Obama plans to see Detroit’s progress for himself

Melissa Nann Burke
Detroit News Washington Bureau

Washington — President Barack Obama plans to visit with Detroit’s residents Wednesday to witness the city’s progress firsthand as part of his trip that includes a tour of the auto show, administration officials said Monday.

After Detroit filed for bankruptcy restructuring in July 2013, Obama created a federal coordinator and an interagency Detroit Working Group to help 20 federal agencies assist the community. The federal government has since invested $300 million in Detroit through grants and programs involving blight demolition, transportation and public lighting.

“He’s going to have a discussion about Detroit’s resurgence in terms of what it means for them, what it means for their families, and what it means for the future of a really iconic American city,” Detroit native Cecilia Munoz, director of the White House Domestic Policy Council, told reporters on a Monday call.

During his trip, Obama also will visit the North American International Auto Show in an effort to showcase the record auto sales of 2015, the 640,000 new auto-industry jobs created since the auto bailout, and emerging technologies that will help reduce the nation’s dependence on oil and keep the industry competitive, officials said.

Obama will then head to a training and education center for United Auto Workers members and General Motors Co. employees to deliver remarks.

The Obama administration’s one government approach has supported Mayor Mike Duggan, city officials and neighborhood advocates, Munoz said, noting city milestones such as cutting Detroit unemployment by half to its lowest point since 2003. According to the federal Bureau of Labor Statistics, Wayne County’s unemployment rate was 6.2 percent in November.

“This help is emblematic of a different kind of approach that the administration has been taking these past seven years to engaging in local communities,” eliminating a “top-down” setup to better customize its help and achieve local goals, said Shaun Donovan, director of the White House’s Office of Management and Budget.

The effort included “embedding” full-time federal staff inside city government to help identify federal resources to help Detroit, cut through red tape when challenges arose and ultimately co-develop solutions with the community, Donovan said.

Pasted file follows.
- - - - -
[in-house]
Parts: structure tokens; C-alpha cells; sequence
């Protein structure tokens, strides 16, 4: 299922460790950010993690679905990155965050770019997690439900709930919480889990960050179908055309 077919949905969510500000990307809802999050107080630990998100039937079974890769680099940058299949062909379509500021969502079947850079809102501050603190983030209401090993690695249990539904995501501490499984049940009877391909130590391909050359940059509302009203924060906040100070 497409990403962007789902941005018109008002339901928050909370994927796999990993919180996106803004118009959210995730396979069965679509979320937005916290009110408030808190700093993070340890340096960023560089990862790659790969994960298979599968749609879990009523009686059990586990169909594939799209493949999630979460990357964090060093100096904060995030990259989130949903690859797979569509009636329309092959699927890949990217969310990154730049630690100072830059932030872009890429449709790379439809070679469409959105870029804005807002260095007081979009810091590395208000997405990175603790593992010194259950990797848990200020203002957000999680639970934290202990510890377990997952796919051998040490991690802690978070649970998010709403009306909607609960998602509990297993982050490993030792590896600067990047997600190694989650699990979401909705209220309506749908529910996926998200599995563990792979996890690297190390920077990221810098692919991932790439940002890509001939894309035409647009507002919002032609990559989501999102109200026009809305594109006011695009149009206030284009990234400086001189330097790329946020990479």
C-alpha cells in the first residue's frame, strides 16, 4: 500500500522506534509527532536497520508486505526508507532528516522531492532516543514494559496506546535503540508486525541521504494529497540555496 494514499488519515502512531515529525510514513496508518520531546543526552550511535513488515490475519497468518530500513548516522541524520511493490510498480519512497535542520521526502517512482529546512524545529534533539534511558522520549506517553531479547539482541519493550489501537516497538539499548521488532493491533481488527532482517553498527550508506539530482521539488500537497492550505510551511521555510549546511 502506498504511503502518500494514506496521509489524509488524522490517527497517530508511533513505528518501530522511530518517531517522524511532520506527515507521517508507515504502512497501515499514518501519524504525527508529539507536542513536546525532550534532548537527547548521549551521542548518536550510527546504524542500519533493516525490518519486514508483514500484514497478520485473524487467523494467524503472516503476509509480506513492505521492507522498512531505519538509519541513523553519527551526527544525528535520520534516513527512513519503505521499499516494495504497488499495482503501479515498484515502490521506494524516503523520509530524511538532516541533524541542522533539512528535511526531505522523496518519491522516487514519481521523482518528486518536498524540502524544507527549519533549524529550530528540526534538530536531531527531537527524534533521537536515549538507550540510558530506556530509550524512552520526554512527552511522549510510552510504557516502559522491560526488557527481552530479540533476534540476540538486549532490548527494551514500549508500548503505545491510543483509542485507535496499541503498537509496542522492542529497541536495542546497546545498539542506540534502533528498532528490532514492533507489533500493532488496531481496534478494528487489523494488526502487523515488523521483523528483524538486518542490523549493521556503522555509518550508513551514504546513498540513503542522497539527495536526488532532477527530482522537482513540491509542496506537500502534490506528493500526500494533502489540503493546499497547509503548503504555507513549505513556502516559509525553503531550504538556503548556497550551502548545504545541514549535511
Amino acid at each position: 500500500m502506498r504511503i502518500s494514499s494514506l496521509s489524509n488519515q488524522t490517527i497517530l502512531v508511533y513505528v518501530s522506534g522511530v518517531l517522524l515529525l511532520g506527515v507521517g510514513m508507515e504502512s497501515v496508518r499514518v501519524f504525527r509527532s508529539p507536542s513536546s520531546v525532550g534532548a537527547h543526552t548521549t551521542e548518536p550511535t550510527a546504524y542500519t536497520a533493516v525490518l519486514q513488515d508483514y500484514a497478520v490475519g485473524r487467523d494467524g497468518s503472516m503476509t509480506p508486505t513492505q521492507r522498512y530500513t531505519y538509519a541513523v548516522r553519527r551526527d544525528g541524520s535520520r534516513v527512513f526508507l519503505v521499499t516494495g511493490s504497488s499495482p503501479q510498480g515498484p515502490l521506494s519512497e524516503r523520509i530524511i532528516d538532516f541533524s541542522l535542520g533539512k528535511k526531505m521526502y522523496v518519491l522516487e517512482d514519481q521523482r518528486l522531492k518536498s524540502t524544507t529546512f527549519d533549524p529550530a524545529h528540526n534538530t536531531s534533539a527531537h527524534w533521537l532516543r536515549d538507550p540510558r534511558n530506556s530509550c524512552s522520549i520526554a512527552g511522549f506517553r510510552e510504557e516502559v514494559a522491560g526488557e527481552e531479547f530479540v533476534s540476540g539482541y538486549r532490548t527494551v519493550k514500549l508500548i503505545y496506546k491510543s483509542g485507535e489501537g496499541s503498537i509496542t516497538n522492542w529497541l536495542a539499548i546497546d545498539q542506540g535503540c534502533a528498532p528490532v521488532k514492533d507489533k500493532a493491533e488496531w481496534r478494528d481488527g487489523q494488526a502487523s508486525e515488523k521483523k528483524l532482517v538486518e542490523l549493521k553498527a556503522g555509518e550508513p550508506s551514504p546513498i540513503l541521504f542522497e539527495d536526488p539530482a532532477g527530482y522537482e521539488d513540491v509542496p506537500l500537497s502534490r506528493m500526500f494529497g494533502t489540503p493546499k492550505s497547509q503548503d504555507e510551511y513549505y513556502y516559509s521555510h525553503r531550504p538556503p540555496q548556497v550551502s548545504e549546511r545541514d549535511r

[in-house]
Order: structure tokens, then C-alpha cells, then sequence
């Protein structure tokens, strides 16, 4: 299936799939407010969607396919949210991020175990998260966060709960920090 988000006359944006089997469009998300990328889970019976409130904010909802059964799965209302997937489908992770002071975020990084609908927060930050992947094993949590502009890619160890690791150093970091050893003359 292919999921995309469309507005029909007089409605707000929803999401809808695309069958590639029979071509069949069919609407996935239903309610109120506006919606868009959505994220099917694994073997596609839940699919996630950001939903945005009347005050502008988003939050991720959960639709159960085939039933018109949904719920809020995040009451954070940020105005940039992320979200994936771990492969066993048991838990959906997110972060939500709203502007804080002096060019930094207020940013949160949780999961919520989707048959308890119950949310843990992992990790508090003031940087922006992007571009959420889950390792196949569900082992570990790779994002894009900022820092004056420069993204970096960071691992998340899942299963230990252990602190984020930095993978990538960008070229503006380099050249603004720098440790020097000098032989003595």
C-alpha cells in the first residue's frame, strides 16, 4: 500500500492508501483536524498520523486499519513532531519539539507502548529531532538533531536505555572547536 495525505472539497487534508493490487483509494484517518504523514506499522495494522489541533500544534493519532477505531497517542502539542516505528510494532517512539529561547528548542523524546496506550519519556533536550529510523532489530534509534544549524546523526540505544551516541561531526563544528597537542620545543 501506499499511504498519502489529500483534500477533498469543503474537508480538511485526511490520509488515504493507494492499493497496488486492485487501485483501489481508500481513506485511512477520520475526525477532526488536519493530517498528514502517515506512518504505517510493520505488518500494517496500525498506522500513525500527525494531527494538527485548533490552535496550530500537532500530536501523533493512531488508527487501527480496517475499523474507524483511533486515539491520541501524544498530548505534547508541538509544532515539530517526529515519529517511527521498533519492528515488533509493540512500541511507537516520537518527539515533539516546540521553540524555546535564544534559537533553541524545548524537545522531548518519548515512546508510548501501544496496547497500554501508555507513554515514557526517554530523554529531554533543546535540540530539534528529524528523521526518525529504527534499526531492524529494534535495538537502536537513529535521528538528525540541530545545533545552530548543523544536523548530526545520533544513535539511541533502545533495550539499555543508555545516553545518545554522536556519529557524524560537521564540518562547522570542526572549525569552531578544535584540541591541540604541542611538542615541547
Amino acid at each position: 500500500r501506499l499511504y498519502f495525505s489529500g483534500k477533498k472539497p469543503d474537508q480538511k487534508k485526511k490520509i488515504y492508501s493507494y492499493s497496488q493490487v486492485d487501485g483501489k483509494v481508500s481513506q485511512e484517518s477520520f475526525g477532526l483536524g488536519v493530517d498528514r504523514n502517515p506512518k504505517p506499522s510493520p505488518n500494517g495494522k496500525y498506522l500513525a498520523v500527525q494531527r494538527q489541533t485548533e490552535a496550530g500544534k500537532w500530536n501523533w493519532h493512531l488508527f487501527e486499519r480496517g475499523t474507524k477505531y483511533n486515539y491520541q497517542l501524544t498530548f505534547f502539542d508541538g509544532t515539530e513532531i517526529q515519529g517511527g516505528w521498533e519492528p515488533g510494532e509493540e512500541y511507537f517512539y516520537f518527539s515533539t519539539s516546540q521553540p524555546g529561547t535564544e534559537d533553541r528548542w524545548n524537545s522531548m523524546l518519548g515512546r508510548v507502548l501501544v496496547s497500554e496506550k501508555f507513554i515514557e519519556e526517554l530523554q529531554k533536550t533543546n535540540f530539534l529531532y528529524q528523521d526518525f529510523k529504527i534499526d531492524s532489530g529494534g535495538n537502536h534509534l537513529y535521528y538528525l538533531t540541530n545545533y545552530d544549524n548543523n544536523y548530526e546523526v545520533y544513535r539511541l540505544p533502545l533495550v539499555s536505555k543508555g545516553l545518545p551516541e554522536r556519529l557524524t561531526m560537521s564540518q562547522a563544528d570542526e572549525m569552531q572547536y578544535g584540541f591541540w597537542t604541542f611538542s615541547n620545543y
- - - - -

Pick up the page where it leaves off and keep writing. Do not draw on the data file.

“Not a one-size-fits-all approach, but a customized approach really based on the vision and input of the local community,” he said.

Among the federally supported projects tailored to Detroit’s needs has been $130 million in federal funds for blight removal, allowing the city to demolish more than 7,500 blighted buildings in fewer than two years. It was a Treasury Department redirection of unspent money from the 2009 Hardest Hit Fund mortgage aid program.

To begin illuminating Detroit’s dark streetlights (nearly half its inventory), the U.S. Department of Energy provided technical assistance to the Public Lighting Authority to install LED lights, with an estimated $3 million in annual cost savings for Detroit.

In addition, a $25 million grant from the U.S. Department of Transportation allowed Detroit to purchase 80 new city buses so Detroit could run on a full bus schedule for the first time in decades.

Without the additional buses, the city could not have offered 24-hour bus service on some routes this week, including the No. 53 Woodward and No. 34 Gratiot, said Alexis Wiley, chief of staff to Duggan.

Federal advisers were instrumental to helping the city secure a Department of Labor grant for the city’s prisoner-reentry program and $8.9 million to invest in green infrastructure projects from the Department of Housing and Urban Development after the August 2014 floods.

Wiley said White House and agency staffers are in Detroit at least three days a week or constantly on conference calls with city employees.

“They really have a sense for the needs and can quickly suggest and plug in when it comes to identifying resources and pushing the city’s agenda. They’ve been a tremendous asset for us,” Wiley said.

Among the projects that the city continues to discuss with federal officials are expanding Detroit’s youth employment program and securing more aid for blight elimination, Wiley said.

“It really does show the president’s commitment to Detroit. He’s embedded a team of talented people who could be working in Washington but are working in the city of Detroit, and have a clear understanding of the needs of the city and are working hard to make sure things are addressed, and are working just as hard as we are,” she said.

“They are the reason that we are getting so many federal resources into the city.”


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